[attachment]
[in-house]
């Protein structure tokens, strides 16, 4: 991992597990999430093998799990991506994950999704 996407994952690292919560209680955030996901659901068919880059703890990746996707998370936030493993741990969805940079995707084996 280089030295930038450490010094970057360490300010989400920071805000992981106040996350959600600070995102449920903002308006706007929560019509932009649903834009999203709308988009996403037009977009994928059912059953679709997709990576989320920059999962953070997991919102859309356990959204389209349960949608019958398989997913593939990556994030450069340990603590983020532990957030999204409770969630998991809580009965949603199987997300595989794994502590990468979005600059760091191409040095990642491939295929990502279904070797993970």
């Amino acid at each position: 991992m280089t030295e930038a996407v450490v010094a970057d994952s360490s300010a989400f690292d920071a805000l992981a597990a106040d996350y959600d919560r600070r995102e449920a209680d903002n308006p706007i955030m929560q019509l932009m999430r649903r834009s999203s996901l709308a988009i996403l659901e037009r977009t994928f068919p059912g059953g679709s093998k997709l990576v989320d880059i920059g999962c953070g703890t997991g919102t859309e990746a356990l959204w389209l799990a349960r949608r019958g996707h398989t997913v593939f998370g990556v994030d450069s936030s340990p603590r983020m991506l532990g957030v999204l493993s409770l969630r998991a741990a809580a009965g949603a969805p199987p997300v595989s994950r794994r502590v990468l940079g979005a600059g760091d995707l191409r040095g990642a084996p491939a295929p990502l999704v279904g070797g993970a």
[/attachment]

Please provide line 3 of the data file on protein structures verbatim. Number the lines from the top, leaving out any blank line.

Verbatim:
């Amino acid at each position: 991992m280089t030295e930038a996407v450490v010094a970057d994952s360490s300010a989400f690292d920071a805000l992981a597990a106040d996350y959600d919560r600070r995102e449920a209680d903002n308006p706007i955030m929560q019509l932009m999430r649903r834009s999203s996901l709308a988009i996403l659901e037009r977009t994928f068919p059912g059953g679709s093998k997709l990576v989320d880059i920059g999962c953070g703890t997991g919102t859309e990746a356990l959204w389209l799990a349960r949608r019958g996707h398989t997913v593939f998370g990556v994030d450069s936030s340990p603590r983020m991506l532990g957030v999204l493993s409770l969630r998991a741990a809580a009965g949603a969805p199987p997300v595989s994950r794994r502590v990468l940079g979005a600059g760091d995707l191409r040095g990642a084996p491939a295929p990502l999704v279904g070797g993970a």